With Christmas just around the corner it's time to think about what the man in the red suit might like to nibble on while he's leaving the presents under the tree.
This delicious biscuit recipe from Joanne Flanagan will hit the spot.
Option: 2 tbs of chocolate drops can be added for the chocolate lovers.
Even though Christmas is still months away I've been thinking about quick party snacks that are delicious and simple to make. I love almonds and I love maple syrup and I know this is a great combination.
I've come up with two simple ideas to try and both worked out to be very delicious.
You can sprinkle a little sea salt over when they come out of the oven if you like the sweet/salt combo.
Store in an air tight container for up to 2 weeks.
Store in a airtight container for up to 2 weeks.
Falafels are a traditional Middle Eastern food made with Faba beans (also known as Fava or Broad beans) and Chickpea meal.
Deliciously crispy crunchy on the outside and soft and moist on the inside. Most commonly you find them rolled into a ball and deep fried and served in a wrap with chopped salad and a tahini sauce. Yum! They also make a great appetiser served with a dipping sauce. But you don’t need to deep fry them. It’s just as easy and nutritious to pan fry them with a little bit of oil. You can add finely chopped vegetables as well.
Falafel are high in protein, complex carbohydrates and fibre.
They make a great quick mid week dinner as you only need to add water to our mix and it’s easy to remember it’s 1 cup or falafel mix to 1 cup of water. Let it sit for 30 min to absorb and you are ready to go.
The falafel mix we have in store is made up of faba bean meal, chickpea meal, bulgur meal (parboiled wheat), selected herbs and spices, sesame seeds, baking soda, bicarbonate soda, salt, onion flakes, garlic powder. There are no preservatives.
The first and what was until recently the last time I ate Sago it was a lemon jelly like pudding that tasted pretty unpleasant. But it was probably a mixture of the recipe and my skill as a cook in grade 9 home economics class.
Now older, a better cook and the owner of a wholefoods store I decided it was time to revisit the Sago pudding and give it another go. Thankfully it worked and I’ve realised that Sago makes a really nice thick, delicious pudding that I’ve become addicted to.
Although what we know as Sago is most likely tapioca pearls. Both can be used interchangeably in puddings. The difference lies in the source. Sago comes from the pith of the Sago palm and Tapioca pearls are made from the starch of the tubers of the cassava plant. It’s also gluten free.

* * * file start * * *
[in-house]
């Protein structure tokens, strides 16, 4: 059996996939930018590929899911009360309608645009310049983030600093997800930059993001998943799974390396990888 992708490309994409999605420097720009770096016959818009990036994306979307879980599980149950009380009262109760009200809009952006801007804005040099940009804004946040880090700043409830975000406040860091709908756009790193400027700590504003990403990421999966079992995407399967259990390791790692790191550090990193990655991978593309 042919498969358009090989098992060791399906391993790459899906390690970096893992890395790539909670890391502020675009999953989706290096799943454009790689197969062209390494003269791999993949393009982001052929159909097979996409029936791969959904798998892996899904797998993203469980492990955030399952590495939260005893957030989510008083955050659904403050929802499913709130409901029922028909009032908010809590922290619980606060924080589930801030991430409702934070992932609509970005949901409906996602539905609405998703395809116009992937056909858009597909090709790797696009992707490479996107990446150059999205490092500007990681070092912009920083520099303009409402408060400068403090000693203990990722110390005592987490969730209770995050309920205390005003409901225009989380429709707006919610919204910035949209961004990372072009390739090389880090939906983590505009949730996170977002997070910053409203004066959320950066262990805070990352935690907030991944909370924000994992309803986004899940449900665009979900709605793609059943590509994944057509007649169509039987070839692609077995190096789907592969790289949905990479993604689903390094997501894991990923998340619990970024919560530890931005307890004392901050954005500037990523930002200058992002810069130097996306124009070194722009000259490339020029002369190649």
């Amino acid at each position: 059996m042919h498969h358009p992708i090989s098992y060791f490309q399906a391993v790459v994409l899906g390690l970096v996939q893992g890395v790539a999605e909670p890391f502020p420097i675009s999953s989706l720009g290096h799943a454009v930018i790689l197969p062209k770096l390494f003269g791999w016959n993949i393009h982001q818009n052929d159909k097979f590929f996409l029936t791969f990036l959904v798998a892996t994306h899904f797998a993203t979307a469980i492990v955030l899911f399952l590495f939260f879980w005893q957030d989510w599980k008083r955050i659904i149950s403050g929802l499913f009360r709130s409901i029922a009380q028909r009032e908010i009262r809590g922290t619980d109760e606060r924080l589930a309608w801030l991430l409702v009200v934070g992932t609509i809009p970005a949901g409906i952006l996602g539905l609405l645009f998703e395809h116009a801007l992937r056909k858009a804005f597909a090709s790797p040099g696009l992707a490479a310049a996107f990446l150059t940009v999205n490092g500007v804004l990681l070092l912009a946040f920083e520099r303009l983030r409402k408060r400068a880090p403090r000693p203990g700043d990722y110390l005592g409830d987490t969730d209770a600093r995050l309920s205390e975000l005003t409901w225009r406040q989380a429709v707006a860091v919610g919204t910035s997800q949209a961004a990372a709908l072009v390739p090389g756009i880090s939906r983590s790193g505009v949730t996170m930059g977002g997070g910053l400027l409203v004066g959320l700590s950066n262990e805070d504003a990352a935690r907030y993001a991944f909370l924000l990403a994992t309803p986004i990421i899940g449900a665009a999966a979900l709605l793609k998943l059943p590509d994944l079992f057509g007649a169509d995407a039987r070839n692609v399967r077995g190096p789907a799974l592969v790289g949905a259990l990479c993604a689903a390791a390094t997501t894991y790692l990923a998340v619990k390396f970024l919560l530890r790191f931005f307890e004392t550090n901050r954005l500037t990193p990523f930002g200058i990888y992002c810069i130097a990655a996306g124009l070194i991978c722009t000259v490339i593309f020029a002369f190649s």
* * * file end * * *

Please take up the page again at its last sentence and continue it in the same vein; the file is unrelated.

Tapioca pearls don’t have any distinct taste so there is a lot of opportunity to add a myriad of different flavours.
Here is a delicious recipe for a basic “Sago” pudding using coconut milk, water and a little palm sugar.
You really can't go past pancakes with maple syrup. It's definitely a favourite in my house. If you've ever wondered why those little bottles of amber delight aren't cheap then keep on reading.
It's been around for hundreds of years and written accounts of the harvesting of Maple sap to make syrup goes back to the mid 1500's.
Harvested in late winter, early spring as the sap begins to flow with the change to warmer weather. It’s generally only collected during the day and the season lasts for 4 – 6 weeks. Once the trees begin to sprout buds the season is over as this causes the sap to change taste and become unpalatable.
Maple trees aren’t tapped until they are at least 30 years old and can then continue to be tapped until they are over 100 years old. Canada is now the largest producer of maple syrup but a large portion is also produced in Vermont in the US.
Modern collecting uses tubes and vacuums inserted into the trees to extract the sap. While the sugar content can vary, sap is mostly water so it needs to be heated to remove it. What you are left with is the delicious sweet syrup. It’s a very precise process to get just the right amount of sugar to water ratio of 66% sugar.
The higher the sugar content of the sap the less is needed to make the syrup so it can vary from anywhere from 215 – 94 litres of sap to get about 4 litres of syrup.
Maple syrup is primarily sucrose (this is the same type of sugar as cane sugar). It also contains moderate amounts of calcium and zinc.
To be called Maple syrup is must be 100% pure syrup, otherwise it’s labelled “maple flavoured” syrup.